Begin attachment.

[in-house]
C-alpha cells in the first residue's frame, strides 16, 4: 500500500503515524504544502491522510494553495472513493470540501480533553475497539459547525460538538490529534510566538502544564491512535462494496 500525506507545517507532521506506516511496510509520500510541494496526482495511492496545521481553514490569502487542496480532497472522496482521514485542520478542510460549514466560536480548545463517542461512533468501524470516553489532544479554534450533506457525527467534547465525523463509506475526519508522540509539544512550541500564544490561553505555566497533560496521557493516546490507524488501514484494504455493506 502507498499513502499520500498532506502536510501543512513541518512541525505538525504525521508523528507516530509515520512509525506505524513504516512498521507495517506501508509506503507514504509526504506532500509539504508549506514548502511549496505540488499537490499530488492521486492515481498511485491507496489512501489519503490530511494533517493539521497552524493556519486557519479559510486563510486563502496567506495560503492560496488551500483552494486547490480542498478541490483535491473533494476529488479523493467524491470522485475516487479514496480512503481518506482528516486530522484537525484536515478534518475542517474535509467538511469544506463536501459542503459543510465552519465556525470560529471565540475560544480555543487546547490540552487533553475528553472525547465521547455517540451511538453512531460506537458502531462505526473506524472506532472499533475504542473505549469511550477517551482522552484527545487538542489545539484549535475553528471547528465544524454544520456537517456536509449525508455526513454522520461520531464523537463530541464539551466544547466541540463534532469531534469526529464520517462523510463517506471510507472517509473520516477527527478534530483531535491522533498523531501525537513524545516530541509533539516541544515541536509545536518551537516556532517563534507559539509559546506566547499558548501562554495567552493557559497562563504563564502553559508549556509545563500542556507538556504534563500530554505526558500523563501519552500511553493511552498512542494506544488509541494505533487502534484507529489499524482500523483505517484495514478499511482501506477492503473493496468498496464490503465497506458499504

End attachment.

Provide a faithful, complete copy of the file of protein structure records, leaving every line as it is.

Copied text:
[in-house]
C-alpha cells in the first residue's frame, strides 16, 4: 500500500503515524504544502491522510494553495472513493470540501480533553475497539459547525460538538490529534510566538502544564491512535462494496 500525506507545517507532521506506516511496510509520500510541494496526482495511492496545521481553514490569502487542496480532497472522496482521514485542520478542510460549514466560536480548545463517542461512533468501524470516553489532544479554534450533506457525527467534547465525523463509506475526519508522540509539544512550541500564544490561553505555566497533560496521557493516546490507524488501514484494504455493506 502507498499513502499520500498532506502536510501543512513541518512541525505538525504525521508523528507516530509515520512509525506505524513504516512498521507495517506501508509506503507514504509526504506532500509539504508549506514548502511549496505540488499537490499530488492521486492515481498511485491507496489512501489519503490530511494533517493539521497552524493556519486557519479559510486563510486563502496567506495560503492560496488551500483552494486547490480542498478541490483535491473533494476529488479523493467524491470522485475516487479514496480512503481518506482528516486530522484537525484536515478534518475542517474535509467538511469544506463536501459542503459543510465552519465556525470560529471565540475560544480555543487546547490540552487533553475528553472525547465521547455517540451511538453512531460506537458502531462505526473506524472506532472499533475504542473505549469511550477517551482522552484527545487538542489545539484549535475553528471547528465544524454544520456537517456536509449525508455526513454522520461520531464523537463530541464539551466544547466541540463534532469531534469526529464520517462523510463517506471510507472517509473520516477527527478534530483531535491522533498523531501525537513524545516530541509533539516541544515541536509545536518551537516556532517563534507559539509559546506566547499558548501562554495567552493557559497562563504563564502553559508549556509545563500542556507538556504534563500530554505526558500523563501519552500511553493511552498512542494506544488509541494505533487502534484507529489499524482500523483505517484495514478499511482501506477492503473493496468498496464490503465497506458499504